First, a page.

California conservatives say they’ve collected enough signatures to prevent a law from taking effect that would allow transgender public school students to choose the bathrooms they want to use and the sports teams they want to join regardless of their sex at birth.
State officials must verify that the signatures come from registered voters, reports the San Francisco Chronicle.
The signature verification process could take several weeks.
If the state deems that at least 505,000 of the 620,000 submitted signatures are valid, the law — commonly known as Assembly Bill 1266 — will no longer be implemented on Jan. 1. Instead, the issue will appear on a November 2014 ballot.
California voters would then decide if students with penises should use bathrooms and locker rooms designated for males and students with vaginas should use restrooms designated for females, or if those places should be free-for-alls based on how students say they feel.
The primary architect behind this ballot battle is Republican strategist Frank Schubert. His group, Privacy for All Students, worked closely with socially conservative churches to gather the signatures.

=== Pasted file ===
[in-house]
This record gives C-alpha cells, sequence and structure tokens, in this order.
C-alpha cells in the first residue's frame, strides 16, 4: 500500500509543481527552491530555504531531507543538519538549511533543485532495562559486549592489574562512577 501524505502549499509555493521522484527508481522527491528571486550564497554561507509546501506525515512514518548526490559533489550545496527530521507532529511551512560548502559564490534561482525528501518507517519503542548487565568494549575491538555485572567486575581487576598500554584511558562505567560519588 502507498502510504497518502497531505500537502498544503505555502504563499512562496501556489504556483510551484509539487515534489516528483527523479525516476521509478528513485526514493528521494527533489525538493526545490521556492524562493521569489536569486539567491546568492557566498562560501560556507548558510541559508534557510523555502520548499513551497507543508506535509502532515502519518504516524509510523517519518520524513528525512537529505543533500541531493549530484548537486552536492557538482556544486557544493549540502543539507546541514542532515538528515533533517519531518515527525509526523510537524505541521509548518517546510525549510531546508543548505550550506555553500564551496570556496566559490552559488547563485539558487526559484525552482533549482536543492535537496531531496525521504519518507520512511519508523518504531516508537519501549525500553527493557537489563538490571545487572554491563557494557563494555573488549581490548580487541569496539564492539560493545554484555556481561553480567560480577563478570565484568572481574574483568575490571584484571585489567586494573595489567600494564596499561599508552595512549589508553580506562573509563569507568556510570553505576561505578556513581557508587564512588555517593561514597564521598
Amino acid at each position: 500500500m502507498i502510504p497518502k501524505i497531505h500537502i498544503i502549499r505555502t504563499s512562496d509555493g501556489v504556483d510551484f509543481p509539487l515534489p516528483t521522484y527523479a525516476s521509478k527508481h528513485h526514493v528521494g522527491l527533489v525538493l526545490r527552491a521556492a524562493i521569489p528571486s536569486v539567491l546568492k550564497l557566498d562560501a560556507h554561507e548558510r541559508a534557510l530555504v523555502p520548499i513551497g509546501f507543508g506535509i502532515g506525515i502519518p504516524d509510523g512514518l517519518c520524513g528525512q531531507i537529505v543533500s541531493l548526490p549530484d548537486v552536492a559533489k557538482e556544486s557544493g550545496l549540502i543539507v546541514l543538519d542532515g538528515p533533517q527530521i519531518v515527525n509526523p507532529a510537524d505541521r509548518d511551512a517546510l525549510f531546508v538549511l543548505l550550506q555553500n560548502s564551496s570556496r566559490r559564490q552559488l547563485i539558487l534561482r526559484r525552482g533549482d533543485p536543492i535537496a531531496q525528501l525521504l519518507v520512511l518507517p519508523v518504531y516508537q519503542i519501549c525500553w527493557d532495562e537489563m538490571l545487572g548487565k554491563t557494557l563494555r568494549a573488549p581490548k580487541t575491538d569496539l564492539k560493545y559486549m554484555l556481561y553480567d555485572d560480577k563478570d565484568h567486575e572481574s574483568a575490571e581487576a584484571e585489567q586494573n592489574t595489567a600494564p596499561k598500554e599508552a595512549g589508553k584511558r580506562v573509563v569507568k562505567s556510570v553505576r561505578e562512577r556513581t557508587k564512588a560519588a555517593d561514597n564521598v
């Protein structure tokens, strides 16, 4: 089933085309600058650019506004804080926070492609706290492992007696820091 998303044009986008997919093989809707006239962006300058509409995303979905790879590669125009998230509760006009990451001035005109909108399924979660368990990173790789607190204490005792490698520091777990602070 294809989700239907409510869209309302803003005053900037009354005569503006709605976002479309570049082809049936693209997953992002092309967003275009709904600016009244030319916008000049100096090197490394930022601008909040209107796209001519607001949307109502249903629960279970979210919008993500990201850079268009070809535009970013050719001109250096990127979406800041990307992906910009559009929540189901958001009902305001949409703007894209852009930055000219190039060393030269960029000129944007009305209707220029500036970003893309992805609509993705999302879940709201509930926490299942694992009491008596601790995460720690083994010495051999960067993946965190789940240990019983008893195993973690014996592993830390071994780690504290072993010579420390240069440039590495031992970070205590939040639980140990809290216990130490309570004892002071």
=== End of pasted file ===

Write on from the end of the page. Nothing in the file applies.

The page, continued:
Schubert is the same guy who organized support for Proposition 8, a 2008 constitutional amendment outlawing same-sex marriage in The Golden State.
A series of federal court decisions later overturned Prop. 8 and, thus, the expressed will of California’s voters.
Schubert said he expects the signature verification process to “be close — one way or another,” according to the Chronicle.
Karen England, another organizer of Privacy for All Students, is more optimistic.
“As far as we are aware, this is the largest number of volunteer signatures ever submitted in a California referendum campaign,” she told the paper. “It shows the degree of opposition that exists to opening the most vulnerable areas of public schools to the opposite sex.”
Supporters of the choose-your-own bathroom law insist that allowing students to use bathrooms and locker rooms that don’t match their genitalia is a vital civil rights issue. They also say it’s necessary to prevent bullying.
California State Assembly Speaker John A. Pérez (D-Los Angeles) released a statement expressing his strong support for the law, according to San Diego LGBT Weekly.
“This law is about making sure there is a safe place for transgender students to fully participate in their schools,” Pérez said. “For too long, transgender members of our society have suffered through the indignity of exclusion, and this bill rights those wrongs by giving protections that would keep transgender students safe and give them recognition for who they truly are.”
Charles Moran, head of the California Log Cabin Republicans, at the state’s Republican convention in August, took a more nuanced opposing view.
“We are now going to have another Prop. 8 fight on our hands,” said Moran.
Moran added that the law is “bad legislation,” notes the Chronicle, because Democrats didn’t reach across the aisle to work with Republicans when they wrote it.